Article Title



Richard A. Perry, Jr., Lemuel A. Brown, Wesley S. Haynie David E. Lee, Jacob L. Brown, Megan E. Rosa, Nicholas P. Greene, Tyrone A. Washington, University of Arkansas, Fayetteville, Arkansas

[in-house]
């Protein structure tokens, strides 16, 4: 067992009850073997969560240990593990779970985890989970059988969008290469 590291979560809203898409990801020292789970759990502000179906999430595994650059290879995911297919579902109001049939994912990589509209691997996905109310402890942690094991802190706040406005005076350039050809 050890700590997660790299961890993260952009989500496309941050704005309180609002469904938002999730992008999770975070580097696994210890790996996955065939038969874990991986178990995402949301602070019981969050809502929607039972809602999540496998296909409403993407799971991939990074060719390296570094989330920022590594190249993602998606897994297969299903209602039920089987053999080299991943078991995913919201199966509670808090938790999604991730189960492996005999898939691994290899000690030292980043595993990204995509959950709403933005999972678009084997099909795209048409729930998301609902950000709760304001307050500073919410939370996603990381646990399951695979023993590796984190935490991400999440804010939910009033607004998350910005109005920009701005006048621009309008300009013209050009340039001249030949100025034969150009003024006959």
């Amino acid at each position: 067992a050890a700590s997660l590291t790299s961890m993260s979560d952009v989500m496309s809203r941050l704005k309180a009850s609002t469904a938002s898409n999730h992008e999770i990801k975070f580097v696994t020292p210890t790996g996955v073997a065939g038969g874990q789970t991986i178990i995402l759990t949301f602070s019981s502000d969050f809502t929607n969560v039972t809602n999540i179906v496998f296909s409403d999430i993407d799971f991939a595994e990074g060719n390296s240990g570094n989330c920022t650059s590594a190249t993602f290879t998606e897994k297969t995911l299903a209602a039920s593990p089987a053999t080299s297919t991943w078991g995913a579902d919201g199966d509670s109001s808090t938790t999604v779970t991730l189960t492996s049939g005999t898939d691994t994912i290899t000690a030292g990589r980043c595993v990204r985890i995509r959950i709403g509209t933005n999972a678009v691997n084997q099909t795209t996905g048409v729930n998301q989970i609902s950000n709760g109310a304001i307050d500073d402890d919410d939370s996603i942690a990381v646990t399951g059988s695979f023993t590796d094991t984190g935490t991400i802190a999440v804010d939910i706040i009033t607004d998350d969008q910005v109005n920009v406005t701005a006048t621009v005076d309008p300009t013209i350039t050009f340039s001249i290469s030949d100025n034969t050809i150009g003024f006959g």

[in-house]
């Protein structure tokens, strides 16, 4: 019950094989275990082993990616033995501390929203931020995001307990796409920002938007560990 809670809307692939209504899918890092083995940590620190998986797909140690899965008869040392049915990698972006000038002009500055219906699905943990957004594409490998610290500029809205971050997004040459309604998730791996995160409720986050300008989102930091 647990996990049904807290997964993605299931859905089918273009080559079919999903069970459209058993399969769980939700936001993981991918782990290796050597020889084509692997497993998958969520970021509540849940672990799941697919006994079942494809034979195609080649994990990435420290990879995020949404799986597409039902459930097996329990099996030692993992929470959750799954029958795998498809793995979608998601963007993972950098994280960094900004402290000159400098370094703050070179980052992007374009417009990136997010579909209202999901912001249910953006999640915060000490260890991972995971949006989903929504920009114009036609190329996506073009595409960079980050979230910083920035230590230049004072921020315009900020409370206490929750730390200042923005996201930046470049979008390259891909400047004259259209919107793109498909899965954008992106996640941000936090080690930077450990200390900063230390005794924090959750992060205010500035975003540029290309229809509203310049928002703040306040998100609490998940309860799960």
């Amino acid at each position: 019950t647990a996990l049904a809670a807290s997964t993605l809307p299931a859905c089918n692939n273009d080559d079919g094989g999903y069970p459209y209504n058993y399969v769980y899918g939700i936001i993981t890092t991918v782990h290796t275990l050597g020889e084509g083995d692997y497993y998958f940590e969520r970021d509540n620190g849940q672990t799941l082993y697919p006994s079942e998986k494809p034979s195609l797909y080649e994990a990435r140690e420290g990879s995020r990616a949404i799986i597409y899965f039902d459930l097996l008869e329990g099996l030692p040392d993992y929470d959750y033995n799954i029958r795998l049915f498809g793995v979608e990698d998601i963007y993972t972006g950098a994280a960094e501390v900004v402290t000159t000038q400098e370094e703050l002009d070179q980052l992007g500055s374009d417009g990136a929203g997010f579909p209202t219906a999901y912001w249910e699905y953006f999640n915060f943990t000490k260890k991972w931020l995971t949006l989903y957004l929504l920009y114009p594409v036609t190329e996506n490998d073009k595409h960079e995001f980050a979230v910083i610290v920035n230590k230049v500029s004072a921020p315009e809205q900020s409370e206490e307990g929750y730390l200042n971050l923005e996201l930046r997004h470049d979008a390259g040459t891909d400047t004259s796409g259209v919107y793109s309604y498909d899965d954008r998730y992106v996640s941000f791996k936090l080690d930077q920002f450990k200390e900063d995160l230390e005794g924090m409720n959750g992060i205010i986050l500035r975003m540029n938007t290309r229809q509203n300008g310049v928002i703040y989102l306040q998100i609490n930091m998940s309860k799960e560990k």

In 1990, 23.6% of the elderly population (60+ years old) was obese (≥30 BMI). By 2010, it increased to 39.5%. Aging is typically associated with a reduction in lean mass. Loss of muscle mass with advanced age coupled with increased fat mass is referred to as sarcopenic obesity. Cardiac dysfunction is highly associated with both age and obesity. A contributing, underlying mechanism of cardiac dysfunction is cardiac fibrosis. As the prevalence of obesity in the elderly population continues to rise, a firmer understanding of how age and obesity interact to affect cardiac fibrosis is needed. PURPOSE: To examine how sarcopenic obesity affects markers of fibrosis in cardiac tissue. METHODS: Twenty-four C57BL/6J mice were evenly distributed into either a normal chow (17% kcals from fat) or high-fat (60% kcals from fat) diet after weaning. Twelve mice from each diet were euthanized at 12-16 weeks of age (young). The remaining 12 were sacrificed at 22-24 months of age (aged). The classification of the 4 groups is as follows: young-lean, young-obese, aged-lean, aged-obese (n=6 per group). Whole hearts were excised at time of euthanasia, snap-frozen, and processed for use in gene expression assays. Gene expression was measured using RT-qPCR and normalized to 18s. RESULTS: The aged obese group had a 50% decrease (p<0.05) in the collagen III to I ratio compared to all other groups. The aged obese mice had a two-fold higher TIMP-1 gene content compared to the young obese and aged lean groups (p<0.05). There was a main effect of obesity to increase MMP-2 gene content (p<0.05). There was a main effect of obesity to decrease MMP-9 gene content (p<0.05). CONCLUSION: Elevated collagen III to I ratio has been observed in some forms of end-stage cardiomyopathy. Increased mRNA abundance of TIMP-1 has been shown to be related to cardiac fibrosis and dysfunction. Downregulation of MMP-9 mRNA in conjunction with upregulation of MMP-2 mRNA have been correlated with cardiac pathology and fibrosis, respectively. The tendency for the aged, obese group to display all four of these expressions leads to the conclusion that the aged, obese population is at higher risk of developing cardiac fibrosis, a leading cause of cardiac dysfunction.

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